Representing Australian Aboriginal Music and Dance 1930-1970

Representing Australian Aboriginal Music and Dance 1930-1970

Author: Amanda Harris

Publisher: Bloomsbury Publishing USA

ISBN: 9781501362941

Category: Music

Page: 208

View: 284

Shortlisted for the 2021 Prime Minister's Literary Award for Australian History. Representing Australian Aboriginal Music and Dance 1930-1970 offers a rethinking of recent Australian music history. Amanda Harris presents accounts of Aboriginal music and dance by Aboriginal performers on public stages. Harris also historicizes the practices of non-Indigenous art music composers evoking Aboriginal music in their works, placing this in the context of emerging cultural institutions and policy frameworks. Centralizing auditory worlds and audio-visual evidence, Harris shows the direct relationship between the limits on Aboriginal people's mobility and non-Indigenous representations of Aboriginal culture. This book seeks to listen to Aboriginal accounts of disruption and continuation of Aboriginal cultural practices and features contributions from Aboriginal scholars Shannon Foster, Tiriki Onus and Nardi Simpson as personal interpretations of their family and community histories. Contextualizing recent music and dance practices in broader histories of policy, settler colonial structures, and postcolonizing efforts, the book offers a new lens on the development of Australian musical cultures.

Critical Indigenous Studies

Critical Indigenous Studies

Author: Aileen Moreton-Robinson

Publisher: University of Arizona Press

ISBN: 9780816532735

Category: Social Science

Page: 216

View: 747

This is an edited volume with contributions by leading scholars on the central epistemological, theoretical, political, and pedagogical questions and debates that constitute the discipline of Indigenous Studies. The volume emerges from a 2012 symposium hosted by the Indigenous Studies Research Network at Queensland University of Technology. The volume is organized into three sections: the first section includes essays that interrogate the embeddedness of Indigenous studies within academic institutions; the essays in the second section explore the epistemology of the discipline; and the third section's essays are devoted to understanding the locales of critical inquiry and practice. Moreton- Robinson's introductory essay provides a brief history of the discipline.

Indigenous Studies: Breakthroughs in Research and Practice

Indigenous Studies: Breakthroughs in Research and Practice

Author: Management Association, Information Resources

Publisher: IGI Global

ISBN: 9781799804246

Category: Social Science

Page: 773

View: 757

Global interest in indigenous studies has been rapidly growing as researchers realize the importance of understanding the impact indigenous communities can have on the economy, development, education, and more. As the use, acceptance, and popularity of indigenous knowledge increases, it is crucial to explore how this community-based knowledge provides deeper insights, understanding, and influence on such things as decision making and problem solving. Indigenous Studies: Breakthroughs in Research and Practice examines the politics, culture, language, history, socio-economic development, methodologies, and contemporary experiences of indigenous peoples from around the world, as well as how contemporary issues impact these indigenous communities on a local, national, and global scale. Highlighting a range of topics such as local narratives, intergenerational cultural transfer, and ethnicity and identity, this publication is an ideal reference source for sociologists, policymakers, anthropologists, instructors, researchers, academicians, and graduate-level students in a variety of fields.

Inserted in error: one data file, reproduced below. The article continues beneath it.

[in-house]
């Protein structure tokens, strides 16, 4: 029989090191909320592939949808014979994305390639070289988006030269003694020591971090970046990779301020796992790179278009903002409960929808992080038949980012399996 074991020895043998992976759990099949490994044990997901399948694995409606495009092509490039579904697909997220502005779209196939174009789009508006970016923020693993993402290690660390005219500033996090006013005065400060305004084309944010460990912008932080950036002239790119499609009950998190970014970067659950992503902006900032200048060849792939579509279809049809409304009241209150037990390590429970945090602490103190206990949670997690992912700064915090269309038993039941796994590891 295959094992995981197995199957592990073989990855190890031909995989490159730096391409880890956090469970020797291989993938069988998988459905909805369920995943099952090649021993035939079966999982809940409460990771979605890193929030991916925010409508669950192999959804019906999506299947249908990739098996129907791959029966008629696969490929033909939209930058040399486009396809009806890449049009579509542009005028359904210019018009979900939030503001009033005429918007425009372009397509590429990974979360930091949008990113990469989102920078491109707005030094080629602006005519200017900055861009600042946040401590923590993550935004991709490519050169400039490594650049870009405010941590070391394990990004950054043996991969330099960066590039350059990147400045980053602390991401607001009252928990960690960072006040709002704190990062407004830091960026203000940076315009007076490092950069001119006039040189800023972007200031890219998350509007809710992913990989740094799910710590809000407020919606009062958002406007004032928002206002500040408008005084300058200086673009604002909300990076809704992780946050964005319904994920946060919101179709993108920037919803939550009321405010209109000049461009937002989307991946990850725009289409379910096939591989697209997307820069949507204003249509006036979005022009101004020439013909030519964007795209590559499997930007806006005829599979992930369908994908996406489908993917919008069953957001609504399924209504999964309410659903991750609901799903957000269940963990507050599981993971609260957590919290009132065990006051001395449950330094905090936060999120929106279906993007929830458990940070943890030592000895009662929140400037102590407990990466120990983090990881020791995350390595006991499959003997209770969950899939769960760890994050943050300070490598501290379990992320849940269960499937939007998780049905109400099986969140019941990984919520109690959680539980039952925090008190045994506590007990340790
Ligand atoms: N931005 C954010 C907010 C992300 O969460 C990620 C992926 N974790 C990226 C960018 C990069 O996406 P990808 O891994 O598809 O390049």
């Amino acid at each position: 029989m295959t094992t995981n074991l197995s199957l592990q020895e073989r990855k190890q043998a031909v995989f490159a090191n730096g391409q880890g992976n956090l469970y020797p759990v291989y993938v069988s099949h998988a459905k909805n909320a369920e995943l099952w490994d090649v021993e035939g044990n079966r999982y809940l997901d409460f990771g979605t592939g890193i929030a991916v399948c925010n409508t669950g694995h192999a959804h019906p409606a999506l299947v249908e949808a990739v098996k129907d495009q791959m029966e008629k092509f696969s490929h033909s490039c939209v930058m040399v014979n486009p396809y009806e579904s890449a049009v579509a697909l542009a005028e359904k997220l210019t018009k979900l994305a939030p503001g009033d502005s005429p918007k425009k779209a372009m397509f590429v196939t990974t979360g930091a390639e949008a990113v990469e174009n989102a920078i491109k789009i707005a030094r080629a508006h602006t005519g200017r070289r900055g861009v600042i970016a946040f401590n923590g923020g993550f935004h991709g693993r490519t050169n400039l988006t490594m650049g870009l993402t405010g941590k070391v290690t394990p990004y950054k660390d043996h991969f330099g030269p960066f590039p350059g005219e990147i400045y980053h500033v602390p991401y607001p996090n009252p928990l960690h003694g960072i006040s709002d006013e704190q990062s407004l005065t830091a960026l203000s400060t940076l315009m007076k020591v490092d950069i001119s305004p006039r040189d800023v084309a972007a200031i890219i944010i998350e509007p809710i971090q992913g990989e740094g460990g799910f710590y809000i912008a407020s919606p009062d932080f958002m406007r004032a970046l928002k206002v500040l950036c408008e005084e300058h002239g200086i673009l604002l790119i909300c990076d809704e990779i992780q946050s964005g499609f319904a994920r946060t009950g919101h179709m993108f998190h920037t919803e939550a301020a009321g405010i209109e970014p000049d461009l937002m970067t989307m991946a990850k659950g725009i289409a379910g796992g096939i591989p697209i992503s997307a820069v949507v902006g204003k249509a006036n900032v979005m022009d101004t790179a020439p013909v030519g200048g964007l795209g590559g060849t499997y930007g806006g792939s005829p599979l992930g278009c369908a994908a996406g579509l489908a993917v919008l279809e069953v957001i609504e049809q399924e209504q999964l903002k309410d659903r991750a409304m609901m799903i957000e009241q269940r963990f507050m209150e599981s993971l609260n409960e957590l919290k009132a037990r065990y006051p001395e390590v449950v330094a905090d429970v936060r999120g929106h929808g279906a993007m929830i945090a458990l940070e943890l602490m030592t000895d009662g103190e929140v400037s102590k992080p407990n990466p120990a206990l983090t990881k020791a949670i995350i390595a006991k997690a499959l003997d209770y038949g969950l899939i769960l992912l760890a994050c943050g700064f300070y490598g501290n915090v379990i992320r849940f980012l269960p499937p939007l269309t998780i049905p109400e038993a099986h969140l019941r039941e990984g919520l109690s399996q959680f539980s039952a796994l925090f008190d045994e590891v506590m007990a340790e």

Indigenous Studies and Engaged Anthropology

Indigenous Studies and Engaged Anthropology

Author: Professor Paul Sillitoe

Publisher: Ashgate Publishing, Ltd.

ISBN: 9781472403087

Category: Social Science

Page: 289

View: 185

Advancing the rising field of engaged or participatory anthropology that is emerging at the same time as increased opposition from Indigenous peoples to research, this book offers critical reflections on research approaches to-date. The engaged approach seeks to change the researcher-researched relationship fundamentally, to make methods more appropriate and beneficial to communities by involving them as participants in the entire process from choice of research topic onwards. The aim is not only to change power relationships, but also engage with non-academic audiences.

An Australian Indigenous Diaspora

An Australian Indigenous Diaspora

Author: Paul Burke

Publisher: Berghahn Books

ISBN: 9781785333897

Category: Social Science

Page: 248

View: 731

Some indigenous people, while remaining attached to their traditional homelands, leave them to make a new life for themselves in white towns and cities, thus constituting an “indigenous diaspora”. This innovative book is the first ethnographic account of one such indigenous diaspora, the Warlpiri, whose traditional hunter-gatherer life has been transformed through their dispossession and involvement with ranchers, missionaries, and successive government projects of recognition. By following several Warlpiri matriarchs into their new locations, far from their home settlements, this book explores how they sustained their independent lives, and examines their changing relationship with the traditional culture they represent.

Australian Indigenous Hip Hop

Australian Indigenous Hip Hop

Author: Chiara Minestrelli

Publisher: Routledge

ISBN: 9781317217534

Category: Religion

Page: 252

View: 420